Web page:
20 May 2005
'I Remember Nothing - A Joy Division Video Night' 
Thanks to Ian for the following details of the video night in Blackburn:

After an initial introduction, Tony Wilson came in with his dog (a Weimaraner like the one in the Blue Monday 88 video) to say a few words. There then followed the first part was shown of the The Joy Division Film by Malcolm Whitehead (Fac 9). Other highlights included outtakes and actual Eindhoven / Manchester footage from 'Here Are The Young Men', live Granada TV clips, various interviews including ones with Ian Curtis, Martin Hannett and Rob Gretton, live performance from Plan K where Hook and Sumner swapped guitars and played Atrocity Exhibition, Bowdon Vale footage. As final bonuses there was the 7-minute short 'She's Lost Control' and the 'Love Will Tear Us Apart' promo.

Also for sale was the 'She's Lost Control' footage which came as a dvd in a seethrough case priced 5 pounds.

Ian says: "The night was great. A few sound problems where a wire came loose but apart from that a great night with lots of rare footage and interesting interviews. Would love to see this footage released officially." Here, here.

Time: 8pm for 8.30pm including a 15 min break. Finisshed about 10:30pm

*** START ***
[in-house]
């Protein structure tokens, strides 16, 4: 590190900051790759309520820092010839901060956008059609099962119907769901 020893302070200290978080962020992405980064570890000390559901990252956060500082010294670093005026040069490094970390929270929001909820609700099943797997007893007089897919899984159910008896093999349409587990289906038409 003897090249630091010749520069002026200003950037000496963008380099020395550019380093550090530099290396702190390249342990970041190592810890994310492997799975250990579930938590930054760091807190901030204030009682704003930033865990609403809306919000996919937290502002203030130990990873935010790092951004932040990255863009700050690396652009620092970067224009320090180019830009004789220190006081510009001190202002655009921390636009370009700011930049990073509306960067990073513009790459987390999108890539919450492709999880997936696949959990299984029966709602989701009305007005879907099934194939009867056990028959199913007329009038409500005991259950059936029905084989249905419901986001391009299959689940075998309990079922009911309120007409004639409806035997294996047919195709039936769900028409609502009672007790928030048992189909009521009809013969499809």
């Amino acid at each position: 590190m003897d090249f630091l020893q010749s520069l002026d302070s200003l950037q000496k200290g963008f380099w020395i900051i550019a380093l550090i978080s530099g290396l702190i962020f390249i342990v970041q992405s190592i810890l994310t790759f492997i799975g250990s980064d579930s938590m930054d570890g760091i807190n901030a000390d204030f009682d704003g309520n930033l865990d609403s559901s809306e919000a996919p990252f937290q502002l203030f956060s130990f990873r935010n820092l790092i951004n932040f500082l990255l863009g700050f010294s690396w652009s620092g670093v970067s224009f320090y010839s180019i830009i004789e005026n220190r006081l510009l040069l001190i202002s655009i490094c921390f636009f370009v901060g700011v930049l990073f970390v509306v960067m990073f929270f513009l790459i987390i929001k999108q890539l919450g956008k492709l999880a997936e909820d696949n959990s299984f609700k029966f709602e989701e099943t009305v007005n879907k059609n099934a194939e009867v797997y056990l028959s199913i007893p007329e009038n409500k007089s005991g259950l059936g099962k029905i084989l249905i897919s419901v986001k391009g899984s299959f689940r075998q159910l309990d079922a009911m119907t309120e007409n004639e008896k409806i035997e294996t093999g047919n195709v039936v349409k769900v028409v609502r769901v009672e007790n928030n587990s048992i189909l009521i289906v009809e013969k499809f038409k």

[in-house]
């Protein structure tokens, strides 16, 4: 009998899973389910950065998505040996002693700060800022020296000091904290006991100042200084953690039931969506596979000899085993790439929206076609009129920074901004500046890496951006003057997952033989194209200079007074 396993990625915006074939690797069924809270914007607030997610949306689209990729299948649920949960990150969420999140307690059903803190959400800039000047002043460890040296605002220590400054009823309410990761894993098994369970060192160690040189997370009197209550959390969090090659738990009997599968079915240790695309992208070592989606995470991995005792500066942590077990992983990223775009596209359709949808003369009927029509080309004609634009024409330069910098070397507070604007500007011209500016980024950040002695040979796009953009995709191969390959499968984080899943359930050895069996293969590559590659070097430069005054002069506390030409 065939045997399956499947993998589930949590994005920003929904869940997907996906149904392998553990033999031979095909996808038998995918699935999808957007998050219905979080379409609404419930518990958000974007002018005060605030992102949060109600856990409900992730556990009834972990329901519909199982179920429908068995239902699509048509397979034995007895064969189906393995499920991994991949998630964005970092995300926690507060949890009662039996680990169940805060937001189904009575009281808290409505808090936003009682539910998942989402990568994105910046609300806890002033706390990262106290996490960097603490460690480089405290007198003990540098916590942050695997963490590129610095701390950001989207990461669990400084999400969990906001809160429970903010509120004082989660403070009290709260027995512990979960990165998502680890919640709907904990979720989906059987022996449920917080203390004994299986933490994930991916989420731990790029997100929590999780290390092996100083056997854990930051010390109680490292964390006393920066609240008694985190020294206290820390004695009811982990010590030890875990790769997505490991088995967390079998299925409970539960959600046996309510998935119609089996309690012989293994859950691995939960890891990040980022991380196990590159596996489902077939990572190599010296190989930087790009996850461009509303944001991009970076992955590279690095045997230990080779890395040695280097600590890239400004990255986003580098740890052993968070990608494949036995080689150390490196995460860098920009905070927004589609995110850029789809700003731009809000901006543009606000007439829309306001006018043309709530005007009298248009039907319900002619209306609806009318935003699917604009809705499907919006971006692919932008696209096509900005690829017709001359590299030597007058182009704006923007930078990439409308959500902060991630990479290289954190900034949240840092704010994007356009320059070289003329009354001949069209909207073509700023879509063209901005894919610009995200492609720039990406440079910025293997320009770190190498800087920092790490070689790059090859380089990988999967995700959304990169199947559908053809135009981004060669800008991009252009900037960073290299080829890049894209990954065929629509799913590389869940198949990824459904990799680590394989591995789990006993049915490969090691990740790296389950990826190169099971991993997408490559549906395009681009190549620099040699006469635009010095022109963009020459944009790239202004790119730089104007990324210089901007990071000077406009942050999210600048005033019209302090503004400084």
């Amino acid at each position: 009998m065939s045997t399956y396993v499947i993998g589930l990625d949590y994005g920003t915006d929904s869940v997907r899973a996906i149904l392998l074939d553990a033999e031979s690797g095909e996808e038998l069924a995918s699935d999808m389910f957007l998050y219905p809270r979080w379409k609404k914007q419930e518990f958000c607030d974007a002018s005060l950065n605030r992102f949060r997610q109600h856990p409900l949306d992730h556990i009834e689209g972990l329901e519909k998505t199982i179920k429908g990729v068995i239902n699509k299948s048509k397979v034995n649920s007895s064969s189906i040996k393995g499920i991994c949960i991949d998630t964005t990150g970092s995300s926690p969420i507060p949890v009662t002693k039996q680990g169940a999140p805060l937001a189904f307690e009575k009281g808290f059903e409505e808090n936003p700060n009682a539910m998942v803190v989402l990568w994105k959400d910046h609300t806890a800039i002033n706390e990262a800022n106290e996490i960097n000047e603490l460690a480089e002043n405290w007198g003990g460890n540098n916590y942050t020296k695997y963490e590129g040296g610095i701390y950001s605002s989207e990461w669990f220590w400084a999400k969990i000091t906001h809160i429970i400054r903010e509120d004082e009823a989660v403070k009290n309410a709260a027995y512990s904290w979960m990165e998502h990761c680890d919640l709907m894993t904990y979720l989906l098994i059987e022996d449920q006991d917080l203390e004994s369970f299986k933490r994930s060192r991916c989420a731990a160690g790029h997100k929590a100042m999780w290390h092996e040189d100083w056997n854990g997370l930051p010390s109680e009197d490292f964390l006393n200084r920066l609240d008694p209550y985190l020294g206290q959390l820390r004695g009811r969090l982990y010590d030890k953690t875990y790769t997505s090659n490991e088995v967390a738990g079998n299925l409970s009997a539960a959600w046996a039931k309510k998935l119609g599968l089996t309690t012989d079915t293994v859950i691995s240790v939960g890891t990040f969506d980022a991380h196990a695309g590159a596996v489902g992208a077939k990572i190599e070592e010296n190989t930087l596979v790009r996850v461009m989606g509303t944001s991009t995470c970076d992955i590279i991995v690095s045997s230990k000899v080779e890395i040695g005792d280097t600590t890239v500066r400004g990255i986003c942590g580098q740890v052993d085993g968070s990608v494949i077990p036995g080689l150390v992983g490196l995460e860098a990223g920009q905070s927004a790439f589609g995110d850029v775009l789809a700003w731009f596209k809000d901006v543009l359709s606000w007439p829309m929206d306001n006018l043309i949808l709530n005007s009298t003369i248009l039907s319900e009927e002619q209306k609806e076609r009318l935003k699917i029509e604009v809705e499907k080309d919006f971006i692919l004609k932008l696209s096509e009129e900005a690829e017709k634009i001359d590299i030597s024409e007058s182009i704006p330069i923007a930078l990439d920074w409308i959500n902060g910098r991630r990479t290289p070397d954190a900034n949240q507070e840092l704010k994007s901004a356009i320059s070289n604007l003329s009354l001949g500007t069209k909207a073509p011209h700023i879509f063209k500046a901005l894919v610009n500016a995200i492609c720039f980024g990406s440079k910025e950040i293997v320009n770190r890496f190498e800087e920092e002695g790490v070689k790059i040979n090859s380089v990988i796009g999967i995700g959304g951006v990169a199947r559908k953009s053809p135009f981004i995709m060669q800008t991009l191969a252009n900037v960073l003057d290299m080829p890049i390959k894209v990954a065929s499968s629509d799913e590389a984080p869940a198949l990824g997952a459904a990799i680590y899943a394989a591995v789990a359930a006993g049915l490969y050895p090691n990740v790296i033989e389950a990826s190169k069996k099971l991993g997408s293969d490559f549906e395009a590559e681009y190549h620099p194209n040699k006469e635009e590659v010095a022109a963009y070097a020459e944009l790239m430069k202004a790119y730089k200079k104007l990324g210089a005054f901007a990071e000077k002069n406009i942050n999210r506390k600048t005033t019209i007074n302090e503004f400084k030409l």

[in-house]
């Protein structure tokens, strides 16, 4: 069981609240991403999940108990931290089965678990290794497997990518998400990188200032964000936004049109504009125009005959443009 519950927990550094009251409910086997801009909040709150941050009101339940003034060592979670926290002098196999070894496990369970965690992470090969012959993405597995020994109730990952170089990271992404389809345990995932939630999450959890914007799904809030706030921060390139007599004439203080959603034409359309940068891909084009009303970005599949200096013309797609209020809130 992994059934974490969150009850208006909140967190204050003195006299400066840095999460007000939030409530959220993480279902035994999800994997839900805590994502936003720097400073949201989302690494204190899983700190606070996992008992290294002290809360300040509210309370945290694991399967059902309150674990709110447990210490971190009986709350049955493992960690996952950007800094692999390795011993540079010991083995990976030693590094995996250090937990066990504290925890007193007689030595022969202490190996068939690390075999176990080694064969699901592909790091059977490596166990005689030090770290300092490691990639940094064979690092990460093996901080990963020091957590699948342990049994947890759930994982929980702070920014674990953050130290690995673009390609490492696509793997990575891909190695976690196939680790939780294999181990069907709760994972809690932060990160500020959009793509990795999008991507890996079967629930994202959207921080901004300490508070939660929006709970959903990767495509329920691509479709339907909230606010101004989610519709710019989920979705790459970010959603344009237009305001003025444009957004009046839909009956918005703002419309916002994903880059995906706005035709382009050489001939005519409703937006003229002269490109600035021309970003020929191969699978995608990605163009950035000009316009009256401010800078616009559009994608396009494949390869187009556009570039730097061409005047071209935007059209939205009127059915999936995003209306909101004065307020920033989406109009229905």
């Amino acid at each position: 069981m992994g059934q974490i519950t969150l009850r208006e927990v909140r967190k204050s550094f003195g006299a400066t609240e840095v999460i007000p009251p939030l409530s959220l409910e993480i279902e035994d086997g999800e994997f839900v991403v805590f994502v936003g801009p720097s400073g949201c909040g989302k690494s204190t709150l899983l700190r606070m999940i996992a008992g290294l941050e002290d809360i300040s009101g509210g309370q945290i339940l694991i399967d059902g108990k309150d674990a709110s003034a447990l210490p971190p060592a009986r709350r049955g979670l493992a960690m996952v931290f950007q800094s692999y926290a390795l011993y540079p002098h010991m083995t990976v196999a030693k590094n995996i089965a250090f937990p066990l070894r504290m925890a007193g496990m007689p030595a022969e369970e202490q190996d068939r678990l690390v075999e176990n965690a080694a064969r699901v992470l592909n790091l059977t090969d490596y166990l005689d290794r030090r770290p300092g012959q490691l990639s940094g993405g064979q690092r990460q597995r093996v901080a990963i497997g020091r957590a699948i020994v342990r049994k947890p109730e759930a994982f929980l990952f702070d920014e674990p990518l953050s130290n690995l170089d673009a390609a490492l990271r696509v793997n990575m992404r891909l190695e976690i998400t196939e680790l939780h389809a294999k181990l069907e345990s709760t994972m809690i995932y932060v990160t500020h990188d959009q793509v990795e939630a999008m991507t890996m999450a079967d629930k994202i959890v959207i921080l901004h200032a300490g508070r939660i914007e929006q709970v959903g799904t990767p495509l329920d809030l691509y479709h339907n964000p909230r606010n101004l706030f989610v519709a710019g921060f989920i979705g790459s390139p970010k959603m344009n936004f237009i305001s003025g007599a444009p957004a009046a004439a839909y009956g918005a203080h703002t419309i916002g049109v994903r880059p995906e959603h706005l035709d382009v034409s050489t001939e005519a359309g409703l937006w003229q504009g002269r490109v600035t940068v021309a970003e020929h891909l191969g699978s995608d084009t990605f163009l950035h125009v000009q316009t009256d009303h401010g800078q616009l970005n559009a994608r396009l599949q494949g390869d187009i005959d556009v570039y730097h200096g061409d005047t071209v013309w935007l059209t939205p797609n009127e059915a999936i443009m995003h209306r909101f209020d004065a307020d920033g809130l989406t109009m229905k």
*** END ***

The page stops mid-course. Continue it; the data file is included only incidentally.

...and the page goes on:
Tickets: 5 pounds on door
Barzooka
70 Victoria Street
Blackburn BB1 6DN

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A Certain Ratio

"Manchester, 1978. In the beginning there were four: Jez Kerr (bass), Martin Moscrop (guitar/trumpet), Peter Terrel (guitar/effects) and Simon Topping (vocals/trumpet). Four thin boys with a name borrowed from a Brian Eno record, the intense, drummerless quartet initially drew influence from Wire, Eno, the Velvets and Kraftwerk, and gained a manager in Anthony Wilson of Factory Records.

"May 1979 saw the release of their first ACR single, the dark All Night Party, although the sound and musicianship of the band would be transformed by the arrival of funky drummer Donald Johnson (DoJo) in August. Over the next few months the band gigged widely, often with Joy Division as part of Factory packages, and recorded demos with producer Martin Hannett as well as a Peel session. Their support slot with Talking Heads on their UK tour in December 1979 set David Byrne on a new course, and provided the compelling live half of their chic cassette package The Graveyard and the Ballroom. Post-punk, ACR now reflected the influence of Funkadelic, George Clinton, Bootsy Collins, The Bar Kays and James Brown."

- intro to ACR Biography by James Nice (LTM)

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